For children with special needs such as sensory processing
disorder, autism, or other socio-emotional or physical difficulties, enjoyable
activities might be few and far between.
Children with these needs might have a list of symptoms, including poor
attention, difficulty interacting with peers, limited body awareness, or
trouble being in social situations that might be over stimulating. Expression through dance or
participating in group movement are activities for special needs children that
can help improve these difficulties and put children with special needs on the
level of their neurotypical peers.
How does dance help with children with special needs? From just a physical point of view,
movement and dance help with body
awareness, which refers to knowing and understanding parts of your body and
how they function. For example,
children with sensory processing disorder or other similar difficulties might
not understand where their bodies are in space or how to work their muscles in
their fingers for fine motor control to pick up an object. Children with these difficulties might
look clumsy and stumble around, or they might have trouble buttoning a sweater
or picking up something on the ground.
When we dance, we need to be aware of the space around us,
align our bodies, or follow particular movement patterns, which involve gross
and fine motor control. When children
with special needs are taught dance, they are practicing these skills. While most of these activities for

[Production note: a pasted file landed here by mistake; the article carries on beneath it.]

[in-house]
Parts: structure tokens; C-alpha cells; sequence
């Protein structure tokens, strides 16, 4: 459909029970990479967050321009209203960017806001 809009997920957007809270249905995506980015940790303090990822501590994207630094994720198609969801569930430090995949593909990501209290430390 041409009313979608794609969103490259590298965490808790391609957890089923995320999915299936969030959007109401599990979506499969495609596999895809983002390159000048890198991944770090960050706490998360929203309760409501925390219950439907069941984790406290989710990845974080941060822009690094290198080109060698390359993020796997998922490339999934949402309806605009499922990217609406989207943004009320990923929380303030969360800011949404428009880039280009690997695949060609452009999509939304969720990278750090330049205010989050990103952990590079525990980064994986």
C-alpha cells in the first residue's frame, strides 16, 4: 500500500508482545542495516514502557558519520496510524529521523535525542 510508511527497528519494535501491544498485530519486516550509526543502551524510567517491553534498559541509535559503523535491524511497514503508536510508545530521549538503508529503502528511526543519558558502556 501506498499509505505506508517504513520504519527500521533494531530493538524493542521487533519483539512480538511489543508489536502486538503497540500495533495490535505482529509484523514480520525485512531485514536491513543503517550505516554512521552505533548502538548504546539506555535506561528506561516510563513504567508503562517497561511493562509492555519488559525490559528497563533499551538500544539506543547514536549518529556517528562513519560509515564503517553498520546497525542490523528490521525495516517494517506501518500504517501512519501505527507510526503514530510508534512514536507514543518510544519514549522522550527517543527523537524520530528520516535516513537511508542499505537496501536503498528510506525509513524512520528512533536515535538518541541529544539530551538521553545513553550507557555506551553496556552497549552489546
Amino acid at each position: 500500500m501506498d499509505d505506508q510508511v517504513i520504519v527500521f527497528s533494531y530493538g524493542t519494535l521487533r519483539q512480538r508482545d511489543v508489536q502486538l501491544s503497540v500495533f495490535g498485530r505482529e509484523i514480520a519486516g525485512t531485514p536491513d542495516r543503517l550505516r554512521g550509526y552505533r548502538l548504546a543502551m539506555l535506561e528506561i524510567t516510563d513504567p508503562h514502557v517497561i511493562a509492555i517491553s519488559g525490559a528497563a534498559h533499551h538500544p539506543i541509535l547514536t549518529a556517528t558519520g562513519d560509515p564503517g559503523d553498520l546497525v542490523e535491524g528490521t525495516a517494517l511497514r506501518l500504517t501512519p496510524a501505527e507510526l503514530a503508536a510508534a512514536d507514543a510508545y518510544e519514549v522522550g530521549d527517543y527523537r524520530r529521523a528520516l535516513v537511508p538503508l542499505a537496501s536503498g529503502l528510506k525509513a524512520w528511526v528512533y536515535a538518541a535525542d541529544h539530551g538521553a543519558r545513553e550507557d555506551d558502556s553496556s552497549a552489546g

special needs children do not suggest a right or wrong way to do things, dance
allows children to explore the space and their bodies, and through direction
from instructors, will be able to practice and improve their movements. Through regular and organized dance,
children with special needs will be asked to replicate particular body
Another way dance activities for special needs children help
is through promoting social interaction. Many of these classes are groups, and
children are placed with their peers.
They might have to do large group dances or partner dances, which
requires children with special needs to place trust in their peers. They might also be required to give
some eye contact or appropriately touch a peer, which can be difficult tasks
for some children with special needs.
These activities for special needs children also help give them confidence. Children in these dance programs often give recitals, so
they perform in front of parents and the community. Even in each class, they are performing in front of each
other, which strengthens that peer bond and motivates them to improve.
Dance is not just a physical activity, but also it is a form
of creative expression. Some children with special needs have
great difficulty expressing themselves or understanding emotions. Dance gives children a chance to break
out of their shells and express emotions in a non-threatening and
Dancing activities for special needs children can be stimulating or
calming and relaxing. You can
re-enact situations through dance or just practice moving to a beat. Children with special needs might be
instructed to try to move their bodies in new and interesting ways they might
not have thought of before.
Activities for special needs children are available for all
abilities; dance is not just limited to children with sensory processing
disorder or autism. Think about
what the structure can do for kids with ADHD, or what special instruction can
do for children with physical difficulties such as prosthetic limbs or cerebral
palsy. When looking into programs,
consider instructors who have experience with special needs or have special
classes dedicated to a particular special needs population. If no special class is available, talk
to instructors about modifications they can make for your child so he can get
the best benefit from dance.